Maine lawmakers take more time to study proposed regulation of ‘narrow band’ health insurance networks

Posted Feb. 06, 2014, at 6:14 p.m.
Geoffrey Gratwick
John Clarke Russ | BDN
Geoffrey Gratwick

AUGUSTA, Maine — A legislative panel on insurance and financial services is working on how Maine might regulate “narrow band” networks offered by health insurance providers to their customers.

The Insurance and Financial Services Committee on Thursday again tabled a pair of bills that seek to improve disclosure for patients and health care providers as well as determine limits for how far a patient must travel for health care.

So far, the committee has taken a look at how other states handle the issue and what Maine’s current law allows and prohibits.

The new insurance plans, allowed under the federal Affordable Care Act, can limit where their subscribers can seek treatment and from whom.

While several lawmakers appear poised to support some kind of change to Maine law, others said the federal Affordable Care Act, which would supersede state law, remains a “moving target.”

Sen. Geoffrey Gratwick, D-Bangor, Senate chairman of the committee and a doctor, said he wanted the law to ensure that patients would get the best care available, especially for unique conditions. But he also understood that allowing patients to seek care for any condition without restraint was unreasonable.

During Thursday’s committee work session on the bills, Gratwick said patients often want to get care from whichever doctor or specialist was most recently featured in “People” magazine. But when it came to rare or difficult to treat cases, patients should be able to go to a specialist, Gratwick said.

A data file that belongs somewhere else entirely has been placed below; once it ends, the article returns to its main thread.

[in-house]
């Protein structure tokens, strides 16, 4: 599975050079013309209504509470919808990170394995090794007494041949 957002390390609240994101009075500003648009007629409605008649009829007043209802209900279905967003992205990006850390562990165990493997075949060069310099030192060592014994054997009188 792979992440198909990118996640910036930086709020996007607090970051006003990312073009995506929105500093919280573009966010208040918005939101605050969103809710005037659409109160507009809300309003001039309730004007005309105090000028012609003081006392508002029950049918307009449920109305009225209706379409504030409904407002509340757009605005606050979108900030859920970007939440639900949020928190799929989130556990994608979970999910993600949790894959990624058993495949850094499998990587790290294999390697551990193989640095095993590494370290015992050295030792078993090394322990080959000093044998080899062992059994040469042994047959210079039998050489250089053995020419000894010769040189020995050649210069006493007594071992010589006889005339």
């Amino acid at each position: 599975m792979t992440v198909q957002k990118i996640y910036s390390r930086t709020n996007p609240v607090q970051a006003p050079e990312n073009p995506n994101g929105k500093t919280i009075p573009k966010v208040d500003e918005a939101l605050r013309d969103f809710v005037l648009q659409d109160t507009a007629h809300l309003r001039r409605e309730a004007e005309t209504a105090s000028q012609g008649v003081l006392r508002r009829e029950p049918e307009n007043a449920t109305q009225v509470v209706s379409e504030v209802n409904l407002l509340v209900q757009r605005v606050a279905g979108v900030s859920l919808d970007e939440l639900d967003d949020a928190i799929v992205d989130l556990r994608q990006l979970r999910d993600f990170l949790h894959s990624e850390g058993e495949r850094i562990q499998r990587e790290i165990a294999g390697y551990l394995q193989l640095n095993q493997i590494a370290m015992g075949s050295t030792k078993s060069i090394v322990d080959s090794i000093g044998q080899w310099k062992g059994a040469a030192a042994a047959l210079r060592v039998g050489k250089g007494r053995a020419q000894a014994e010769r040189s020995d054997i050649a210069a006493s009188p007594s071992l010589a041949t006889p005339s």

“I think there should be a chain by which you can refer people, I want that person to be able to get the very best care they can,” Gratwick said, “But it needs to be so we are not just talking about treatment for a sore shoulder or the snuffles.”

Before the panel are bills that would require disclosure to health insurance customers before they purchase a plan that clearly shows them which providers will be in their network and which won’t.

The measure also allows health care providers, including hospitals, to find out why they were excluded from a particular health insurance provider’s network. Other lawmakers suggested an appeal of exclusion also be allowed.

Gratwick and Rep. Joyce Fitzpatrick, R-Houlton, also suggested the state find out if it can alter the way health plans are described on the federal government’s health insurance exchange.

The lawmakers want to ensure “narrow network” plans — those that limit narrowly the health care providers a subscriber can use — disclose that up front. They want a “black box” disclosure that would clearly show a health insurance customer which providers are in the network.

Maine is one of 27 states that chose not to set up its own exchange and instead depends on one operated by the federal government under the Affordable Care Act.

While Maine law already sets standards for health care networks, that law is not as specific as some other states.

One concern from health insurance providers is that more disclosure could lead to the release of sensitive “proprietary” information that could put businesses at a competitive disadvantage.

But several other states, including Montana, already have similar disclosure laws that the committee is starting to study.

The panel also considered whether they could merge the bills into one for final consideration. One of the bills, LD 1629, looks to address disclosure issues while the other, LD 1676, is aimed at ensuring access with “any willing provider” provisions.

The committee will take the bills up again when it meets on Feb. 18.

 

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